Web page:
Anderson Video - Length Contraction Example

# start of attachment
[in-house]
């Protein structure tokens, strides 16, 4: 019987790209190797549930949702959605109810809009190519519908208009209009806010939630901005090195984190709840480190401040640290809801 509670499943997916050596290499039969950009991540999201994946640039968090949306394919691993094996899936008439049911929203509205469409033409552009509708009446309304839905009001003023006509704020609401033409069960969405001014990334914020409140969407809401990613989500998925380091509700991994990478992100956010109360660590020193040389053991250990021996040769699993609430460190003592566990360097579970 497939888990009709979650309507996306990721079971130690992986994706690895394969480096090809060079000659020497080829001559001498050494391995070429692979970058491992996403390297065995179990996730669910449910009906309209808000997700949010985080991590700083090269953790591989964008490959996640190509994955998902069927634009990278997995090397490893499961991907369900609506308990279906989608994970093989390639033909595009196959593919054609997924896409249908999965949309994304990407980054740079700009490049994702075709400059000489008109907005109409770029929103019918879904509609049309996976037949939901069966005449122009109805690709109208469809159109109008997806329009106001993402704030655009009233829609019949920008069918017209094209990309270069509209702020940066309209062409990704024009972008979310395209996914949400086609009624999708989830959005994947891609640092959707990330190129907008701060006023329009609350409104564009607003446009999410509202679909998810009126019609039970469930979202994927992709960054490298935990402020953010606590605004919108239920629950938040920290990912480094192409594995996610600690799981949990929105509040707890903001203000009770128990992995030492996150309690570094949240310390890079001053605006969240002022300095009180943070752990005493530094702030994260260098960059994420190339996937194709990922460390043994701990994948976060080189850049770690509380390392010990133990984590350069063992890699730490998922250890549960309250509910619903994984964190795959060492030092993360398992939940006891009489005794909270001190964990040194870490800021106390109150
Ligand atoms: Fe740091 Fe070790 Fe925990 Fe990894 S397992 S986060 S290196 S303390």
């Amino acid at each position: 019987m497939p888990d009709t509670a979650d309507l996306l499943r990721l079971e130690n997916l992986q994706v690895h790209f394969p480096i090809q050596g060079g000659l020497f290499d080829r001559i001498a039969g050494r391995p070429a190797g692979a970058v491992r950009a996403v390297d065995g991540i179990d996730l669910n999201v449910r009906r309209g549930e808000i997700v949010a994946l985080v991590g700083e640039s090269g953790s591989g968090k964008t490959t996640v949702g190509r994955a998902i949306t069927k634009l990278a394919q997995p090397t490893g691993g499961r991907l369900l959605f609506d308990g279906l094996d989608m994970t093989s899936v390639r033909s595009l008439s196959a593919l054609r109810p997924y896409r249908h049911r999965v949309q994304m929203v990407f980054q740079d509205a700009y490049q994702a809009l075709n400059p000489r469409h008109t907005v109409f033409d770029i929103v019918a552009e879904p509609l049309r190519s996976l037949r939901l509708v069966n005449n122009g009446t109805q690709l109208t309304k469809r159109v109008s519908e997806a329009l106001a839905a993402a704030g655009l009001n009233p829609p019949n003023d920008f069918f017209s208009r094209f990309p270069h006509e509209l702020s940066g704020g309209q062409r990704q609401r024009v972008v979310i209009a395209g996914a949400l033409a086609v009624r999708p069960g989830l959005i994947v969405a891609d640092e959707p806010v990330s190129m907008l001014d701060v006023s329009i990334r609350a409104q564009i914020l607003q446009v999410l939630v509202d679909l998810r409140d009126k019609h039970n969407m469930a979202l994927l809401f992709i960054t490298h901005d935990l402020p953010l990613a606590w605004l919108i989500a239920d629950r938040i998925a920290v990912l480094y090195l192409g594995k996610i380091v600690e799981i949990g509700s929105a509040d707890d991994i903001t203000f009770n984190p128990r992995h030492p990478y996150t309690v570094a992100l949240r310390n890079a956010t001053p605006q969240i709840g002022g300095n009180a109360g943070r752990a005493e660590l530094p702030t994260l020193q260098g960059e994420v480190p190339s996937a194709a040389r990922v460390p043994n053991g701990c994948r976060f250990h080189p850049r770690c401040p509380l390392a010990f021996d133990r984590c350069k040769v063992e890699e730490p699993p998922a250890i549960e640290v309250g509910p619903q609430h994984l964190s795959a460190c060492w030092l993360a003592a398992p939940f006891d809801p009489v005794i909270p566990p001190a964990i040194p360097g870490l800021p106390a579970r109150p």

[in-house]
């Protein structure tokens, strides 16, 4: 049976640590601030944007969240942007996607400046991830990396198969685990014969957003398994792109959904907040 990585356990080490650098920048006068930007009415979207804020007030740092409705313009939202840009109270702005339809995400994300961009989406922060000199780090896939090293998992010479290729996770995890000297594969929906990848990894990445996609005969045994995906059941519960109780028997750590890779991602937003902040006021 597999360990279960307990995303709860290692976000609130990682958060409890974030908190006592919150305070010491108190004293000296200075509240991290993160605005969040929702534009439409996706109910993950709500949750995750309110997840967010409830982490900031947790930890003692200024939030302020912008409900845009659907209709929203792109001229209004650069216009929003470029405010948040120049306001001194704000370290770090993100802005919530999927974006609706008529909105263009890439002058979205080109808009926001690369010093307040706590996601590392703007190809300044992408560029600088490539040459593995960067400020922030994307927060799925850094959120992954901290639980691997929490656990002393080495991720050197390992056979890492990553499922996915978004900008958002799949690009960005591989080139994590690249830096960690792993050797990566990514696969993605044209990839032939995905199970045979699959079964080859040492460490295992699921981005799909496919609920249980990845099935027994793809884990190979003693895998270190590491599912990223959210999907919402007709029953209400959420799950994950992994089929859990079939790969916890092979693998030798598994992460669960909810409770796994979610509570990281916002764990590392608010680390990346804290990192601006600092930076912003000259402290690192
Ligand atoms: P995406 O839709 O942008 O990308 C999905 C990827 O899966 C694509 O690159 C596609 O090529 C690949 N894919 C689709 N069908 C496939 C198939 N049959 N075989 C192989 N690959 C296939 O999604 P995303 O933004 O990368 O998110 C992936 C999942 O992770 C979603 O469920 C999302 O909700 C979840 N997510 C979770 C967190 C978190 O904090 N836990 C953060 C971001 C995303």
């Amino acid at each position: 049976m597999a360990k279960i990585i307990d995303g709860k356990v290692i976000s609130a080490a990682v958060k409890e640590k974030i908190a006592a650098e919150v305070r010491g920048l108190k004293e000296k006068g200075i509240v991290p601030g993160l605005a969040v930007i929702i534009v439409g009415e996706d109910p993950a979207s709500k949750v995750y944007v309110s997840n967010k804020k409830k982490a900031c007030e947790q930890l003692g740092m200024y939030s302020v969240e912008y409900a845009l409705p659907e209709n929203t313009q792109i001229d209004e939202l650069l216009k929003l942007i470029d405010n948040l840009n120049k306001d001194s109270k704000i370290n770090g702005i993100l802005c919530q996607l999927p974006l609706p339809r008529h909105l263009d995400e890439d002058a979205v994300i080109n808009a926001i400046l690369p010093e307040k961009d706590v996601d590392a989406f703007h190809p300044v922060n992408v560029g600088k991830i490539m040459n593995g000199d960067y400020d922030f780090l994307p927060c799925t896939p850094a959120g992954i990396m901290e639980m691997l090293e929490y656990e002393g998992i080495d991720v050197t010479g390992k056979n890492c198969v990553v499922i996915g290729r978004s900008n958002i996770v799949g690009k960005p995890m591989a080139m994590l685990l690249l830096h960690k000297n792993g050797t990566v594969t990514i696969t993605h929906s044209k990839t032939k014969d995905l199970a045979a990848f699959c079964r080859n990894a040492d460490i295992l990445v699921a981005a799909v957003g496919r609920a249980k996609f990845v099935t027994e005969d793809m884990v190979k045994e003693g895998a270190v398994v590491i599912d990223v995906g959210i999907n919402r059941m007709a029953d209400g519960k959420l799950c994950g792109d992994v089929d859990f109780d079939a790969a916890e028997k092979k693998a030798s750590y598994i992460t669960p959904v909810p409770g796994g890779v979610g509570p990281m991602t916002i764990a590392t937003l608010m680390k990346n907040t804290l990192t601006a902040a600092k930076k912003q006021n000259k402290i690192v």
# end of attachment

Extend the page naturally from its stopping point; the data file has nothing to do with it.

Professor Anderson
11 views
Was this helpful ?
0